Authored by the RAIN Alliance Healthcare Workgroup

If you follow market trends, there is serious momentum towards the implementation of RAIN RFID (UHF RFID) in healthcare and pharmaceutical applications. Current applications of RAIN RFID in healthcare include asset tracking (beds, IV pumps, etc.), inventory management, and dispensing of medical devices, medication, and surgical supplies. In the case of pharmaceutical items, the tagging has been accomplished at the hospital facility, as opposed to being tagged at the source of manufacture. However, last year, a global pharmaceutical manufacturer began tagging anesthesia medication at the source of manufacture, starting a trend that will revolutionize the medication supply chain.

As more pharmaceutical companies begin tagging their medications, we must establish a tagged item performance grading system, to ensure that RAIN RFID tagged medications are accurately identified across all applications in this complex supply chain. During the adoption and growth of RFID tagging in the apparel industry end-users sought tagged item performance grades they could follow to help de-risk investments in RAIN technology.

RAIN retail apparel applications, based on standards outlined by the ARC RFID Lab at Auburn University and GS1, are primarily free space inventory solutions involving textile materials. Solutions for pharmaceutical items, however, involve a complex spectrum of form factors, materials, ingredients, and configurations, which are stored in enclosures ranging from small drawers to large refrigerators. Therefore, any tagged medication grading system must include a correlation of the grades to specific applications. For this reason, the Axia Institute is recommending the use of the GS1 Tagged-Item Performance Protocol (TIPP) methodology.

The Tagged-Item Performance Protocol (TIPP) methodology was developed by GS1, a neutral, not-for-profit organization that develops and maintains the standards for the most widely used supply chain systems in the world. The main benefit of the GS1 TIPP standard is that the testing is performed on the actual product and in real-world applications. Testing tagged items is essential because the medications, packaging (syringes, vials, IV bags, etc.), and product orientation can affect overall RF performance.

The GS1 TIPP framework allows for the submission of new grades and is led by a global standards organization of which most pharmaceutical manufacturers are already members. Third-party testing companies and RAIN RFID labs can closely collaborate with tag manufactures, medication automation system providers, and pharmaceutical manufacturers to define the specific requirements of their products for specific applications within the hospitals. The proposed pharmaceutical family grades will open an advanced globally accessible avenue for all the active nodes of the supply chain to implement and validate RFID tags for target pharmaceutical applications. This will facilitate the adoption of pharmaceutical RFID tagging around the globe, leading to the implementation of RAIN solutions that deter counterfeiting and diversion, while increasing patient safety and improving patient care.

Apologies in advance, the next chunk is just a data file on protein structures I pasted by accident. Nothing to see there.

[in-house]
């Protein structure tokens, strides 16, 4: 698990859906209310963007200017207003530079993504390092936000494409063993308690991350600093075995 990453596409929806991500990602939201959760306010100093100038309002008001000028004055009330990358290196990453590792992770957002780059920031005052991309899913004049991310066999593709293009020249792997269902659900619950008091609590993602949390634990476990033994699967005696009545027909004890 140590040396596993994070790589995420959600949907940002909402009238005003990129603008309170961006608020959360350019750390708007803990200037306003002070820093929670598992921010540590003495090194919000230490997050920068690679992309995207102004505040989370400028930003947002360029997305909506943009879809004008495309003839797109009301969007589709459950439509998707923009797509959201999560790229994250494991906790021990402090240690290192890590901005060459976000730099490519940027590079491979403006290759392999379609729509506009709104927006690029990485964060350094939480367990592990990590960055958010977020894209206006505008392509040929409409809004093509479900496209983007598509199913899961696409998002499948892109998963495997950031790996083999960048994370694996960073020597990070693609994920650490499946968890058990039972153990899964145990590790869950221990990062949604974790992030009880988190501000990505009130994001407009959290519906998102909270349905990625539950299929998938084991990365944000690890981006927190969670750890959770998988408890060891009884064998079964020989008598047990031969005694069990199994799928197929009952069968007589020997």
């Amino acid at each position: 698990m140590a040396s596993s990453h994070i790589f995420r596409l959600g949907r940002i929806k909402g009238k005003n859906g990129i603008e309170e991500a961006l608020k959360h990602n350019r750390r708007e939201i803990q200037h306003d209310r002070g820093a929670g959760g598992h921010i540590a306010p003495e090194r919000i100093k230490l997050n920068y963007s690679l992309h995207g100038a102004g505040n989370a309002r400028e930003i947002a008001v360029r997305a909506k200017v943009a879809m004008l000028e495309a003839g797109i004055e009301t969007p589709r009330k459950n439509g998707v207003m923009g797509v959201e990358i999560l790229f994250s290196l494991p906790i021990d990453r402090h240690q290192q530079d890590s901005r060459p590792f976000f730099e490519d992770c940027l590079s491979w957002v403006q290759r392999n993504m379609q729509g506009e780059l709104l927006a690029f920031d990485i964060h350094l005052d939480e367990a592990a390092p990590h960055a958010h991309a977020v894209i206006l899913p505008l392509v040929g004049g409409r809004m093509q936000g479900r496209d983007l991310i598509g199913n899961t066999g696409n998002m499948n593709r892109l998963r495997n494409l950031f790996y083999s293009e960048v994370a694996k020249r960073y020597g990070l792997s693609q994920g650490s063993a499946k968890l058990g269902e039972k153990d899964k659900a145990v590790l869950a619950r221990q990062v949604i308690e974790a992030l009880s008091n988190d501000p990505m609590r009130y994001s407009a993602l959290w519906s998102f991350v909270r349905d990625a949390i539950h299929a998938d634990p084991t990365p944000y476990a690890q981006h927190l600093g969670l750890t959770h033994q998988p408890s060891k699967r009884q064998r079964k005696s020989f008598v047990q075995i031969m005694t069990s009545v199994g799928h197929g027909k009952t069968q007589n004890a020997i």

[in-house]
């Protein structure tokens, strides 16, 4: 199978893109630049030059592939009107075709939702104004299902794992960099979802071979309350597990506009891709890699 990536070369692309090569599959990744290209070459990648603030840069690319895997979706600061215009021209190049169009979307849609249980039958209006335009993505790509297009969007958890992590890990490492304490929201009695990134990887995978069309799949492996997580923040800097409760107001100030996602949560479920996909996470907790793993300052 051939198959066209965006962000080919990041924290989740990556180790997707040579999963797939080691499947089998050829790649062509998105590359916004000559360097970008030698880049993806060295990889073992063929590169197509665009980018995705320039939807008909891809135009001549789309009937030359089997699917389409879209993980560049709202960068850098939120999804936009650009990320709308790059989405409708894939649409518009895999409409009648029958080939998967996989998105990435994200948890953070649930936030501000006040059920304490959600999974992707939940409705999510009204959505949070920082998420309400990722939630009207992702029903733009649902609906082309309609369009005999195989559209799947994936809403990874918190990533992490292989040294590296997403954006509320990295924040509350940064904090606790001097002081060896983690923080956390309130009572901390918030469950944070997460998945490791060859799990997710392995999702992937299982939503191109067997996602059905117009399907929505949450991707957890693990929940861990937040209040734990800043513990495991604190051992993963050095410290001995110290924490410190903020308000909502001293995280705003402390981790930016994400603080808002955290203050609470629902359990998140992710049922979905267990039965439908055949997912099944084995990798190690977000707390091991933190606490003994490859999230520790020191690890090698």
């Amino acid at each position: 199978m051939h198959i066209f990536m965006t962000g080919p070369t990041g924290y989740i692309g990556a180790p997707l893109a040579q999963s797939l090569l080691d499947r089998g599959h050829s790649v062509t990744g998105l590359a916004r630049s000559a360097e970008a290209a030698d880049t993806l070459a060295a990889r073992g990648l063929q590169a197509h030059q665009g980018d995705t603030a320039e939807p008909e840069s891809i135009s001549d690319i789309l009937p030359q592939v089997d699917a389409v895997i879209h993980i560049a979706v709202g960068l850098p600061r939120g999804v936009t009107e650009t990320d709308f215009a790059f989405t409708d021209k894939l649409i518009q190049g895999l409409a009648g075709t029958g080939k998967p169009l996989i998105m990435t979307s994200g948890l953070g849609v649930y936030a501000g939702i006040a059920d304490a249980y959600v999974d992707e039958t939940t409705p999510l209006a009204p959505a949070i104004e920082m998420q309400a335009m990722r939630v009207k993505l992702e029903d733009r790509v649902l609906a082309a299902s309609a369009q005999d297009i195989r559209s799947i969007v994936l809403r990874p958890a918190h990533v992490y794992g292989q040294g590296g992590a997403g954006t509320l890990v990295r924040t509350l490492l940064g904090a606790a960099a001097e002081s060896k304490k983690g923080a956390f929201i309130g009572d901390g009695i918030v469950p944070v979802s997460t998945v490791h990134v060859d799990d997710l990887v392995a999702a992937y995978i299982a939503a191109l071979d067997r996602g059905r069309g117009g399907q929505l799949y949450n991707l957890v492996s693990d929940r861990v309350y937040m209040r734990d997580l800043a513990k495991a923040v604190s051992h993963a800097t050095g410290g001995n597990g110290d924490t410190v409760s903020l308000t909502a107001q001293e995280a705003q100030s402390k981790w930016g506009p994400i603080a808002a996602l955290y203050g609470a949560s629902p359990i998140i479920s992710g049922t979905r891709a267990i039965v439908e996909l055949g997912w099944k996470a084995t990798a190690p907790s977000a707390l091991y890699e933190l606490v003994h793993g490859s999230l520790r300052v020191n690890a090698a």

The ARC RFID Lab has developed the ARC “Specification S” that could partially mimic pharmaceutical industry requirements. Although the test is robust, it relies substantially on testing the RF performance of a tag while the tag is on paper or cardstock and includes some minimal on-product testing. This testing does not fully account for the orientation of the product, the unique dielectrics of glass vials/syringes, nor the actual medications. Specification S is a single tag test, and it does not address the impact of multiple samples adjacent to each other in a small environment, something that occurs in smart cabinets at the hospitals. Moreover, this test was designed for the apparel industry with the flexibility of using large inlays with long read distances. Overall, Spec S could not reflect the actual requirement of a custom size inlay designed for a narrow 1mL syringe which should be readable at different orientations in a short read range shelf surrounded by multiple tagged items. Not addressing these essential factors in RF testing could lead to failure of RAIN solutions to provide accurate data critical to patient care and safety.

The RAIN Alliance Healthcare Workgroup is proposing an open and interoperable tagged medication grading system, administered by GS1, in which entities can propose grades, participate in the creation of grades, and benchmark against established grades, as opposed to relying on one entity to manage the entire process.